Tired of trying to decide what to make for dinner? Simplify grocery shopping and cooking meals by making a weekly menu plan. You’ll save money on groceries, too.
Why Plan Your Weekly Menu?
Planning and cooking meals can feel stressful, especially when you’ve already got a busy schedule. Setting aside time to make a weekly menu can solve a variety of problems.
- Save money. Going to the grocery store once results in fewer temptations and impulse purchases.
- Reduce stress. If your family eats three meals a day, seven days a week, that’s twenty-one minor arguments you’ll have over what sounds good. A weekly menu plan lets you schedule meals everyone will eat.
- Save time. By properly planning your weekly menu, you’ll be able to turn leftovers into entirely new creations, saving you an enormous amount of time.
- Healthier eating. Once you’re not deciding what to eat at the last minute, you’ll be able to think about whether your family is eating an appropriately varied diet.
How to Make a Weekly Menu Plan
Rather than jumping into planning every meal for the week, start by choosing one meal to focus on for the first week or two. Does your family eat breakfast together in the morning? Start by planning a week of breakfasts they’ll love. Is dinner more your thing? Put your effort into crafting a dinner menu for the week.
Step 1. Create a list of trusted recipes.
Now isn’t the time to test a bunch of new recipes you saw on Pinterest or to try expanding your family’s tastes. Those approaches lead to a refrigerator of spoiled leftovers they won’t eat or ingredients you’re too tired to cook. Ask your family what they like, and plan your menu around that. Doing so gives them ownership of the menu, and they’re less likely to complain when you serve something they’ve requested.
Step 2. Sort by proteins.
Even people who love chicken tire of eating it for dinner every night. If your list of trusty recipes is all chicken-based, head back to your recipe file and mix things up! For my family, I try to serve two chicken meals, 2 meatless meals, 2 fish meals, and one beef meal per week. Then I alternate the proteins so we aren’t eating the same one on two nights in a row.
Step 3. Make two lists.
Take a piece of paper and draw a line from top to bottom. List the meals you plan to serve on one half. On the other, list the ingredients required for each. Don’t forget to list the spices and condiments, too. Consolidate as you work, so instead of having “1 cup brown rice” on your list three times, you wind up with “brown rice: 3 cups.” This is your Main List for the week. (More on how to use that soon.)
Step 4. Figure out what you already have.
Look through your cupboards, refrigerator, freezer, and pantry to find what ingredients you don’t need to buy. If you’re short on something or don’t have it, put it on your grocery list. Don’t be afraid to substitute ingredients. For example, if you have a recipe that calls for ground beef but you’ve got ground turkey in the freezer, use what you have!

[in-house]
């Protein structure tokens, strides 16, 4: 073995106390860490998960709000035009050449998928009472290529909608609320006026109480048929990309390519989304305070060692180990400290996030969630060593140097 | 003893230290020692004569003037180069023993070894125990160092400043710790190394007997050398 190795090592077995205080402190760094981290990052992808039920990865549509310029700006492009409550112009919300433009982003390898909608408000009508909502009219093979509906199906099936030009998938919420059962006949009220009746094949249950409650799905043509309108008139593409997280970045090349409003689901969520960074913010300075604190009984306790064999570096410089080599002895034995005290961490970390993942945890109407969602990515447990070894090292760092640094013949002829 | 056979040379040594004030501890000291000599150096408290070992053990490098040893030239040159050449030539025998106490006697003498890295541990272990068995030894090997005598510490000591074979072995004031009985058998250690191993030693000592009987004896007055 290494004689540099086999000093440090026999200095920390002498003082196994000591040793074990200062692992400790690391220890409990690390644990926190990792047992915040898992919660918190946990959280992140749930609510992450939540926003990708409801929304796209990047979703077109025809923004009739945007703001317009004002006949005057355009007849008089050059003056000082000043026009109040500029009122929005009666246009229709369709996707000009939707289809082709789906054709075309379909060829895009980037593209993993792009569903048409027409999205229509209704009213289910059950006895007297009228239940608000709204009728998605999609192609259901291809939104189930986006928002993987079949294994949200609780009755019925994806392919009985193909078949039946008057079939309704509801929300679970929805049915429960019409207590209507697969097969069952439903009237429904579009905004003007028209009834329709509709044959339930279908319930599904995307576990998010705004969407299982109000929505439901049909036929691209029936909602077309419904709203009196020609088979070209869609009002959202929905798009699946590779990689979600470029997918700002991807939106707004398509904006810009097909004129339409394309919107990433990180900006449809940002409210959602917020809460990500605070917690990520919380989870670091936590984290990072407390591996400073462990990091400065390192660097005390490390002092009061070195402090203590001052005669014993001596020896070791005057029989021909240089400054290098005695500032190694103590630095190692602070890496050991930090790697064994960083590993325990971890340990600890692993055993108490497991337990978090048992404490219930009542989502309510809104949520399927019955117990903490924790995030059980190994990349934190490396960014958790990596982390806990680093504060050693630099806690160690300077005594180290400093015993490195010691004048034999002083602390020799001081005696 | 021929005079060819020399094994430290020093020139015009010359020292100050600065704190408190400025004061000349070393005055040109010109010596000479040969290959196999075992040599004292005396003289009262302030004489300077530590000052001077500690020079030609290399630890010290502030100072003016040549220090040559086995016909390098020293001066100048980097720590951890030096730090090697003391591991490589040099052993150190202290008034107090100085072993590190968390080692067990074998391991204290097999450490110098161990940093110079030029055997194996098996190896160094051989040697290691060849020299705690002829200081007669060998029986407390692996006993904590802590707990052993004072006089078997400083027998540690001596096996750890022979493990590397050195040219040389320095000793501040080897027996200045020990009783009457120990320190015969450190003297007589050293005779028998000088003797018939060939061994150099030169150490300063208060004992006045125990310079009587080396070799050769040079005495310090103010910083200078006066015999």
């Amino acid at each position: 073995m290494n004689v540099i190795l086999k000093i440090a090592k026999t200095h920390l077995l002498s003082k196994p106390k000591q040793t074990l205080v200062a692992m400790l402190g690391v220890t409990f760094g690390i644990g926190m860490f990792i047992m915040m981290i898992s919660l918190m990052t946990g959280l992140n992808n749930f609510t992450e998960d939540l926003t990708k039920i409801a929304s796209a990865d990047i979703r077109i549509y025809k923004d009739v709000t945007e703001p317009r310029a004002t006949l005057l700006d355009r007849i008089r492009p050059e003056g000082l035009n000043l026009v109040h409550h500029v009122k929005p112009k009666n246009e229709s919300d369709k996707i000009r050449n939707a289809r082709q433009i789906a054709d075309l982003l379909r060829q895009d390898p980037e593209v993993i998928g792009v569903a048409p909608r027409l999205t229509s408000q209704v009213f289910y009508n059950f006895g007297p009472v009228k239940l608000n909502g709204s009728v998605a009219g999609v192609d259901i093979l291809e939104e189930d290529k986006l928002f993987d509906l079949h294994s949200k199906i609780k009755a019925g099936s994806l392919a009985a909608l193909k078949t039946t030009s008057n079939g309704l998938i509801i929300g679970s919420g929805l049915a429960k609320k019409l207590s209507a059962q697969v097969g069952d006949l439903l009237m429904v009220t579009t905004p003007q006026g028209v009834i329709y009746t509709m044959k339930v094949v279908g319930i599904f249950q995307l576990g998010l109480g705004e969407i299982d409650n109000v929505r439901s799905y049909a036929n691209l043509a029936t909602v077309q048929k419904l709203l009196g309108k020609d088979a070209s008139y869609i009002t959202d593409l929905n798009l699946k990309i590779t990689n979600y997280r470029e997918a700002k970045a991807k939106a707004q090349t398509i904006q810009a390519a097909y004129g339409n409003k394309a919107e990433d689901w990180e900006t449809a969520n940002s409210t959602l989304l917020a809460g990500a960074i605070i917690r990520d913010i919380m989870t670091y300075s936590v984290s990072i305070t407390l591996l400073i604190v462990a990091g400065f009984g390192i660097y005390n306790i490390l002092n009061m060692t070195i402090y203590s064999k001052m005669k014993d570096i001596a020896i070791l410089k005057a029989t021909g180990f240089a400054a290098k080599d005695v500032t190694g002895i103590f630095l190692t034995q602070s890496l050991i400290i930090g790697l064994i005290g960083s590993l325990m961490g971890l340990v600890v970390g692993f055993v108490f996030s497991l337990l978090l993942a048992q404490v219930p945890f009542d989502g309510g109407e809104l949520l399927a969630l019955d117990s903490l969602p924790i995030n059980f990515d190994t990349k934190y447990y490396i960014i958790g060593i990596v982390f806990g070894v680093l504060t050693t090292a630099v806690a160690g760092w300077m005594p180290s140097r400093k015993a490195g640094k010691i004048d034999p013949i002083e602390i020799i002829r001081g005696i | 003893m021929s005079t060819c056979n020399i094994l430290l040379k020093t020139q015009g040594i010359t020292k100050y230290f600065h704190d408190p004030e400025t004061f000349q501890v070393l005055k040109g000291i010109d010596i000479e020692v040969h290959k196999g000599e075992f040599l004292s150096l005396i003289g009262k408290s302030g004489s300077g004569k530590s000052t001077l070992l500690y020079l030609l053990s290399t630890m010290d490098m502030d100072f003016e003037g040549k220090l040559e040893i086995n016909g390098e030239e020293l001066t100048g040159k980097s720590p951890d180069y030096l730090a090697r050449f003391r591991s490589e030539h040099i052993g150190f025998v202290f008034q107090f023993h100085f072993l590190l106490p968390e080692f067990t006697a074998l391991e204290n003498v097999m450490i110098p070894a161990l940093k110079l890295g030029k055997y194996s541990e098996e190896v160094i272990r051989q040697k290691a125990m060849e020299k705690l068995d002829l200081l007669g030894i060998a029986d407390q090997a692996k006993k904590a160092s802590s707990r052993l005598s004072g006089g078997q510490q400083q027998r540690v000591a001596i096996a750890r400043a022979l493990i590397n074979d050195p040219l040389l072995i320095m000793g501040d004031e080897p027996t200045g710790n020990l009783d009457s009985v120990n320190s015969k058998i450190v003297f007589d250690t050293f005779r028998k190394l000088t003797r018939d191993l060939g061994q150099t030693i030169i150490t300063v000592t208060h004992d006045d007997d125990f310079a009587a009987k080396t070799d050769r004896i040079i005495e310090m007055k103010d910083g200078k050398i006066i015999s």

Step 5. Post it.
Hang your weekly menu plan where family members can see it. Next time they ask what’s for dinner, you can point to the list. Displaying your menu plan isn’t just about saving your voice: once they see you’ve got the week’s meals planned, and that none include the drive-through, they’ll stop asking for it as often. You might even find they look forward to specific meals.
Step 6. Stick to it.
Get your shopping done and start serving meals based on your weekly menu plan. Grab your Main List and make notes about things that didn’t work and what did. Perhaps baking a quiche for breakfast on a school day wasn’t such a great idea, but your family loved the chocolate granola you served Saturday morning. Next time, consider a double batch of granola for school mornings and make the quiche over the weekend.
Step 7. Repeat.
Put your Main List for Week One away. Now, go through Steps 1-6 for Week Two. Take just as much care and add notes throughout the week about your trials and successes.
Step 8. Rotate them.
Once you have two Main Lists of meals and ingredients, rotate them. Your kids won’t remember they had oatmeal precisely 14 days ago, so why go through the effort of coming up with all-new menu plans every week? You may think they’ll remember, but most people can’t recall what they had for lunch three days ago, much less two weeks ago. So take that stress off of your shoulders. And if they do remember, suggest they plan the weekly menu and do the cooking — that usually stops any complaints.
Advanced Menu-Planning Tips
You’re ready for advanced planning when you’ve perfected two or more weeks of menus.
Swap in ONE new recipe per week
Found a great soup on Pinterest you’d like to try? Swap it for one of the trusty meals on a Main List, then repeat steps 1 through 7. Now you’ve created a third list. Sweet!
Feed your freezer
Are chicken breasts on sale this week? Buy extras and double your recipes throughout the week. Stash the second batch in the freezer. Next time you rotate through that week’s menu, you’ll be able to defrost, reheat, and serve.
Cook once, eat twice
Prepare and even cook ingredients in advance whenever you can. For example, you can roast a chicken for dinner one night and then use what’s left to make chicken noodle soup. Or make a large batch of quinoa to serve as a side dish one evening, then add chopped cucumbers, tomatoes, olive oil, and red wine vinegar to turn it into a salad. This habit is a fantastic way to save time.
Switch menus with the seasons
Buying what’s in season is a great way to get the most out of your grocery dollars. Once you’ve made and used your Main Lists for a few months, you’ll probably find yourself ready to move on to other meals. Store your lists in your household notebook or recipe file for next year and create a new set for the new season. Do that four times in a row, and you’ve got an entire year of menus planned. Talk about saving a ton of time!